Fighting inflation is job No. 1 these days for the Federal Reserve (search). With energy and other prices rising, policy-makers are expected to keep nudging up short-term interest rates (search) — for now.

At its meeting Tuesday, the Fed is poised to raise the federal funds rate by one-quarter of one percentage point, to 3 percent. That would be the eighth such increase since June 2004, when the central bank began its campaign to tighten credit.

Inflation is creeping higher, but the economy has shown signs recently of hitting a rough patch. So Fed Chairman Alan Greenspan (search) and his colleagues have to tread lightly.

"They now have to walk a very tight line between growth and inflation," said Lynn Reaser, chief economist at Bank of America Capital Management.

To control inflation, the Fed must stick to rate increases while balancing that goal with trying to keep the economy on a solid growth path, Reaser said.

Higher rates are a defense against an outbreak of inflation. But when it is more expensive to borrow money, some consumers and businesses are less inclined to spend and invest.

Over the first three months of the year, the economy grew at a 3.1 percent annual rate, the worst performance in two years. Analysts blame much of the blame on soaring energy prices, which restrained spending by individuals and companies.

Some economists believe economic growth in the April-to-June period could prove even worse.

The current climate probably will not do much to energize the labor market, analysts said. Employers added just 110,000 jobs in March, the fewest in eight months. April's employment report comes out Friday; economists predict it will show that 170,000 jobs were created.

Inflation, meanwhile, is climbing. Driven by expensive gasoline and energy products, overall consumer prices jumped by 0.6 percent in March, the biggest increase since October.

Even more troubling to economists was the 0.4 percent rise in core inflation — a gauge that excludes energy and food prices. That was the largest increase in 2 1/2 years.

At the Fed's previous meeting, on March 22, policy-makers struck a hawkish tone about inflation, saying companies were finding it easier to raise prices.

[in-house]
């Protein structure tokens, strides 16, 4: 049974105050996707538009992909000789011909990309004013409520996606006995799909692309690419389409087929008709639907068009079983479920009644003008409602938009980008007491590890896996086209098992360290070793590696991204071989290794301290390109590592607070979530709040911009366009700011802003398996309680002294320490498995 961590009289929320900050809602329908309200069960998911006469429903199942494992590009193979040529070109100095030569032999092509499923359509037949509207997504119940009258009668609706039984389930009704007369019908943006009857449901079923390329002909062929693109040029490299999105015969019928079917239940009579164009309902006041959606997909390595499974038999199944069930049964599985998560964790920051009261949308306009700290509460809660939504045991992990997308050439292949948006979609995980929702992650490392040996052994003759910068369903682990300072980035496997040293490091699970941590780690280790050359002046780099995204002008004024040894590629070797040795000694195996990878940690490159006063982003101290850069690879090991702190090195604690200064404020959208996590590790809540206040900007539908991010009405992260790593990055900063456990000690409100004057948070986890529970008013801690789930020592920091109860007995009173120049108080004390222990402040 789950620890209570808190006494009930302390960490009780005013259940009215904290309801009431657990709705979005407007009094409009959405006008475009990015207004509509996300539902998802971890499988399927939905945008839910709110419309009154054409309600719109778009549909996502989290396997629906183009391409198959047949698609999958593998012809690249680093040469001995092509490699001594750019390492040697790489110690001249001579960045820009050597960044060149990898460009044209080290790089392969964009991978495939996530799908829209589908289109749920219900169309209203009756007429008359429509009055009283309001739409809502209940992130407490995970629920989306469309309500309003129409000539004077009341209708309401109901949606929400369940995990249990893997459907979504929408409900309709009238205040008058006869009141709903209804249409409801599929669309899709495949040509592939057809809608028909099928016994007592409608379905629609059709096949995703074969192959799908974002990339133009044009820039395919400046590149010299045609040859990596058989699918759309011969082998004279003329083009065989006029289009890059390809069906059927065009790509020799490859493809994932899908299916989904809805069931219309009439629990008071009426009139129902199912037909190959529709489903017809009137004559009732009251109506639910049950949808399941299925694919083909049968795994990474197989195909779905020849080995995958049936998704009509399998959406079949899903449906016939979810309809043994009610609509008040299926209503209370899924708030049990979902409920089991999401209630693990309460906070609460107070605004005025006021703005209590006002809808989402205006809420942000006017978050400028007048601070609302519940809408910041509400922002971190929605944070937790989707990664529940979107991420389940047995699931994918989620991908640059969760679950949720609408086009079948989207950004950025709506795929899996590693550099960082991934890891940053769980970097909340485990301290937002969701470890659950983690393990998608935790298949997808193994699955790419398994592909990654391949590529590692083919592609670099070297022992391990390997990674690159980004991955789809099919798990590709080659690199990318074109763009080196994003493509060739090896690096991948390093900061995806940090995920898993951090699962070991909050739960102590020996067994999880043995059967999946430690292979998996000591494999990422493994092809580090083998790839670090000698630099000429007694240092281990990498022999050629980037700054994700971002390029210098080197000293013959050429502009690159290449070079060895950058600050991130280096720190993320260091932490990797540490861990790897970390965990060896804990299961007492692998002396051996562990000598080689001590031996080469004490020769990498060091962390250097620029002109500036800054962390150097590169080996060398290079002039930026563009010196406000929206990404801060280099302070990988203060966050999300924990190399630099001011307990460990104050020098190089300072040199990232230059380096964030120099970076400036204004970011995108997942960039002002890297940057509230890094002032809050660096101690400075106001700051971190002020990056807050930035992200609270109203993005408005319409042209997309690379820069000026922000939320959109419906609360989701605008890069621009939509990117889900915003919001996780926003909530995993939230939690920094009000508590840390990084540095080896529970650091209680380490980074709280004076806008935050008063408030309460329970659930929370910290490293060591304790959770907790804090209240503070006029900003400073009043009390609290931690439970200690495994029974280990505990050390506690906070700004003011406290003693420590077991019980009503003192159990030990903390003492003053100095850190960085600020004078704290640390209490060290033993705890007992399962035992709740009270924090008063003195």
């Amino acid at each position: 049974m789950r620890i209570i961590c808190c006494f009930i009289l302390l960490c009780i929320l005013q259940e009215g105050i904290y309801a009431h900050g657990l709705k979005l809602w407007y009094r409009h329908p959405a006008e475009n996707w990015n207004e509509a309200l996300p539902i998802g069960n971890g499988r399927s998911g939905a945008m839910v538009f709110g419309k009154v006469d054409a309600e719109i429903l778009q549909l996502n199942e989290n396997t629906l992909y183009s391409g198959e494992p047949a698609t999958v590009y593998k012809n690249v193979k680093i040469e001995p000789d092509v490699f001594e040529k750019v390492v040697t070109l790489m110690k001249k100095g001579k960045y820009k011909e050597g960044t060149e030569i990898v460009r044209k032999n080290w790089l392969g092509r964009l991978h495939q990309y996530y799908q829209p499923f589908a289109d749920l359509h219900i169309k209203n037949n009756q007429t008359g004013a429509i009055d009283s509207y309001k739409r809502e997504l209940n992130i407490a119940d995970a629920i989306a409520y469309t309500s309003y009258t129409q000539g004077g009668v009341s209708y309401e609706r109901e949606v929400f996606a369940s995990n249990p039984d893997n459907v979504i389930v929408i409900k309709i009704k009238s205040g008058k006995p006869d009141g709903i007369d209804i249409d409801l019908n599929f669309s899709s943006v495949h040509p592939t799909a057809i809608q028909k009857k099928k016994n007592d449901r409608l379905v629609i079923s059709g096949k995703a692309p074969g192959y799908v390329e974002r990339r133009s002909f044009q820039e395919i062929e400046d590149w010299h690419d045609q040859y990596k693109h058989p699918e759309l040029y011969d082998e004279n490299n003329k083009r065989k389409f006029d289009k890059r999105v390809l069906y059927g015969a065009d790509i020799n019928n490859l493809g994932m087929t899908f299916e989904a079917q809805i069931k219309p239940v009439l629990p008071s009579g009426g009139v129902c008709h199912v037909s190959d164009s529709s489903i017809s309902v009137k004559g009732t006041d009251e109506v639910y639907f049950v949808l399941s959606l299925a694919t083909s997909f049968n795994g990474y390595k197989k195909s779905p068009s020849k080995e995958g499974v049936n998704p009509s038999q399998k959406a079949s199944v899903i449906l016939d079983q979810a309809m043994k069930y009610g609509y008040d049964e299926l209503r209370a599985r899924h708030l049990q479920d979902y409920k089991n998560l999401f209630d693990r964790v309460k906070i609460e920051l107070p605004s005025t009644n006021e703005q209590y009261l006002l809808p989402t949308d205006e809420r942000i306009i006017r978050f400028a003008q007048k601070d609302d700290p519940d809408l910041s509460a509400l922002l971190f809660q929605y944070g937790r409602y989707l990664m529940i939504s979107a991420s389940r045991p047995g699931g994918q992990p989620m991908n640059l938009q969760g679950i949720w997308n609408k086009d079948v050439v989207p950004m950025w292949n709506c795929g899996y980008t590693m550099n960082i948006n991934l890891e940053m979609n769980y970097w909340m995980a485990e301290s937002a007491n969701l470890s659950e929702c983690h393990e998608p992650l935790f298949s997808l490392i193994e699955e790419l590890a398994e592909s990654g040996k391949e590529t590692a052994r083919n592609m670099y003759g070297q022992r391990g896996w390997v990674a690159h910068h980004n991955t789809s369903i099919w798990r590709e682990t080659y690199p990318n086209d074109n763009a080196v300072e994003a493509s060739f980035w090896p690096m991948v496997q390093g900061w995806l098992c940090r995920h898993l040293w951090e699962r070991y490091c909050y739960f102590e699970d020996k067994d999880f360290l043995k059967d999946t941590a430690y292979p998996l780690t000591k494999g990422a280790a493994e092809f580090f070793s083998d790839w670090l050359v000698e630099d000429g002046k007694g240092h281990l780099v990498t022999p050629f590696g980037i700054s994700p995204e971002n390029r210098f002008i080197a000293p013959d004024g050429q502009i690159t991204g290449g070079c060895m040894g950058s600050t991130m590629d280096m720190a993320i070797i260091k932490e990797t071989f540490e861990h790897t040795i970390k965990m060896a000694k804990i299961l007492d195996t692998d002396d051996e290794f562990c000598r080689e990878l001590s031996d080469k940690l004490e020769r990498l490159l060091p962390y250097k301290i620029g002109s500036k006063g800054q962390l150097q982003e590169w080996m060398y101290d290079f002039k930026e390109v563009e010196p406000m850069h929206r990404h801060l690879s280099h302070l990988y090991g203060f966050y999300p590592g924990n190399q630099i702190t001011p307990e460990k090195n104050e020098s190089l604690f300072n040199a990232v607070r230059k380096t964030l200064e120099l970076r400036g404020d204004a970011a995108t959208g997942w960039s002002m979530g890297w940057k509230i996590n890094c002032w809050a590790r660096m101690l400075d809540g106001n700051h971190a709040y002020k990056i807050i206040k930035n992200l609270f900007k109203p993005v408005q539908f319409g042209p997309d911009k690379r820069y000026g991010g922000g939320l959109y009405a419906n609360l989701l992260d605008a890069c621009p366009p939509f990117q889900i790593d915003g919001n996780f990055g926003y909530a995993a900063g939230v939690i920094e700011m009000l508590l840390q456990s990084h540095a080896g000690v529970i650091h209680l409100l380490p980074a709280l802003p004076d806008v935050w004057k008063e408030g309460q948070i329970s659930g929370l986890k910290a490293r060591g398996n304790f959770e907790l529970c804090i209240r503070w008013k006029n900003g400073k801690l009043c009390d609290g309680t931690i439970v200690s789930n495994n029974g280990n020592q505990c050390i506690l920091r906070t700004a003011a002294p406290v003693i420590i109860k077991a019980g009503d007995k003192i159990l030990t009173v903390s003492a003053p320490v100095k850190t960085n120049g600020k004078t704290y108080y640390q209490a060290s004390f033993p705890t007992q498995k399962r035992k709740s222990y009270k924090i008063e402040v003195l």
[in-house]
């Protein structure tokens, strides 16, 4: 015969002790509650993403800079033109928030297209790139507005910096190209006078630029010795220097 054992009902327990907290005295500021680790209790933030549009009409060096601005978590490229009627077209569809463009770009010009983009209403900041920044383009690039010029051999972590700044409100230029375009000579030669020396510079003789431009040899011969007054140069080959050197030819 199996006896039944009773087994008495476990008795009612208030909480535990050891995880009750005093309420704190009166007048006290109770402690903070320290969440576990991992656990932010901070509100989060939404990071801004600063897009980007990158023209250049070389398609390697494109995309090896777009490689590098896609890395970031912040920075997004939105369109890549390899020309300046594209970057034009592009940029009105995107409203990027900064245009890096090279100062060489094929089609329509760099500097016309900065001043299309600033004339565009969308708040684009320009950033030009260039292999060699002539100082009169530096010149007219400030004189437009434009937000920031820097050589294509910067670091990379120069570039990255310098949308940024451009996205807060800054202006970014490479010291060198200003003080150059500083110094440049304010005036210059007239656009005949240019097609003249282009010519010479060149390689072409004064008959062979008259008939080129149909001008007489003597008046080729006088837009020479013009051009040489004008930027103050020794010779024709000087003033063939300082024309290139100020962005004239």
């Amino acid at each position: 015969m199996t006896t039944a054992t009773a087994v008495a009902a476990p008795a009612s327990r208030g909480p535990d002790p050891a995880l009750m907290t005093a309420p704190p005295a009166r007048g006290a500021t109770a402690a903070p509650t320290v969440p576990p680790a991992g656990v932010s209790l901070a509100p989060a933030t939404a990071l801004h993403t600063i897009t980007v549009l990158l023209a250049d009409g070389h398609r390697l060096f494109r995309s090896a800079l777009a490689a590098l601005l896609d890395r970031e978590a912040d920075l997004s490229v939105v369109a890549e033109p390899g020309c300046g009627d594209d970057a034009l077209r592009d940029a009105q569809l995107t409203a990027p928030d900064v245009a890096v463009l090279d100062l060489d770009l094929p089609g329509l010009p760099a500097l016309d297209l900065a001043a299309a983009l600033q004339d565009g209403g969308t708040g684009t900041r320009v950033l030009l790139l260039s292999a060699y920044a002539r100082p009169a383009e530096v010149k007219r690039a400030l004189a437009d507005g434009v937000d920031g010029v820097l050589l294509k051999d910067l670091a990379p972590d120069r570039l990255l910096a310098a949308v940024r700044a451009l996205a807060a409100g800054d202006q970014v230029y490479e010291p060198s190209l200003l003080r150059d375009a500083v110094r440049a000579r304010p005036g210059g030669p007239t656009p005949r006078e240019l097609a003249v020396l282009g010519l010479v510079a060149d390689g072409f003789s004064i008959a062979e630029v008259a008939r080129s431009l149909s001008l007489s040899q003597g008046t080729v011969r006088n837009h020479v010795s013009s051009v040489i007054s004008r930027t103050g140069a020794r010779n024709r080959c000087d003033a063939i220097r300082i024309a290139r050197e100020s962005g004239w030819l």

Reaser is among the economists who believe the Fed probably will increase interest rates through much of this year. Other analysts think the Fed might pause in the summer, especially if growth slows even more than anticipated.

If the Fed goes ahead Tuesday with a quarter of a percentage point increase in the interest that banks charge each other on overnight loans, then the prime lending rate at commercial banks would rise by a corresponding amount, to 6 percent. The prime rate is used for many short-term consumer and business loans.

Throughout the Fed's rate-raising campaign, the central bank has said it can boost rates gradually. In the Fed's language, that comes across as "at a pace that is likely to be measured."

To analysts, that phrase translates into quarter-point increases.

"A measured pace of rate increases is our best guess, for now," on what to do, Fed member Donald Kohn said in a recent speech. "All should understand that the guidance we do provide cannot and will not deflect us from changing our strategy whenever we believe doing so to be necessary."

At the Fed's March meeting, policy-makers considered abandoning that gradual approach. That debate is expected to resume Tuesday.

Ditching the "measured" language might signal more aggressive rate action in the future, which could rattle Wall Street, or perhaps an impending pause in rate increase.

If the language is retained, it might sway people to take on riskier investments than they otherwise would, analysts said.

Mark Zandi, chief economist at Economy.com, believes the "measured" language is one reason why longer-term interest rates, such as those on mortgages, are still relatively low.